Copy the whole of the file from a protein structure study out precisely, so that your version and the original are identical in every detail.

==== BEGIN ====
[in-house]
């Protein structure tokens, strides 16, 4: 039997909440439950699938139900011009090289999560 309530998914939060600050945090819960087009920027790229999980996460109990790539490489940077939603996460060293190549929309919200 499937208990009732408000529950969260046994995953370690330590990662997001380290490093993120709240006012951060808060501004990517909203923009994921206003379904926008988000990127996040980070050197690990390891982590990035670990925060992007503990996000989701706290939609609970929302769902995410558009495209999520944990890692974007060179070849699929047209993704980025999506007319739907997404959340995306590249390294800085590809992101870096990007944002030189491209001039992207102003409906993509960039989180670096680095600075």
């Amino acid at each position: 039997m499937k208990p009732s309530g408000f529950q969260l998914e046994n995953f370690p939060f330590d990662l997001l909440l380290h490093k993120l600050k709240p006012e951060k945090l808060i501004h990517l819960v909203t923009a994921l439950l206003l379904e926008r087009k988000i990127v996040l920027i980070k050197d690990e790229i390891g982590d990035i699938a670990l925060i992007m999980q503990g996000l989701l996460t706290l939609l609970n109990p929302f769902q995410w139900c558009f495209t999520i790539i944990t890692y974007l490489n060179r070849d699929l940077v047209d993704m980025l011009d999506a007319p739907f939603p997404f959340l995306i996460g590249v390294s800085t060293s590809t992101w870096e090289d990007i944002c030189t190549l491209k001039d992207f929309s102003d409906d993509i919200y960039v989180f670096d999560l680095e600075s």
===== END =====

[in-house]
């Protein structure tokens, strides 16, 4: 039997909440439950699938139900011009090289999560 309530998914939060600050945090819960087009920027790229999980996460109990790539490489940077939603996460060293190549929309919200 499937208990009732408000529950969260046994995953370690330590990662997001380290490093993120709240006012951060808060501004990517909203923009994921206003379904926008988000990127996040980070050197690990390891982590990035670990925060992007503990996000989701706290939609609970929302769902995410558009495209999520944990890692974007060179070849699929047209993704980025999506007319739907997404959340995306590249390294800085590809992101870096990007944002030189491209001039992207102003409906993509960039989180670096680095600075």
């Amino acid at each position: 039997m499937k208990p009732s309530g408000f529950q969260l998914e046994n995953f370690p939060f330590d990662l997001l909440l380290h490093k993120l600050k709240p006012e951060k945090l808060i501004h990517l819960v909203t923009a994921l439950l206003l379904e926008r087009k988000i990127v996040l920027i980070k050197d690990e790229i390891g982590d990035i699938a670990l925060i992007m999980q503990g996000l989701l996460t706290l939609l609970n109990p929302f769902q995410w139900c558009f495209t999520i790539i944990t890692y974007l490489n060179r070849d699929l940077v047209d993704m980025l011009d999506a007319p739907f939603p997404f959340l995306i996460g590249v390294s800085t060293s590809t992101w870096e090289d990007i944002c030189t190549l491209k001039d992207f929309s102003d409906d993509i919200y960039v989180f670096d999560l680095e600075s």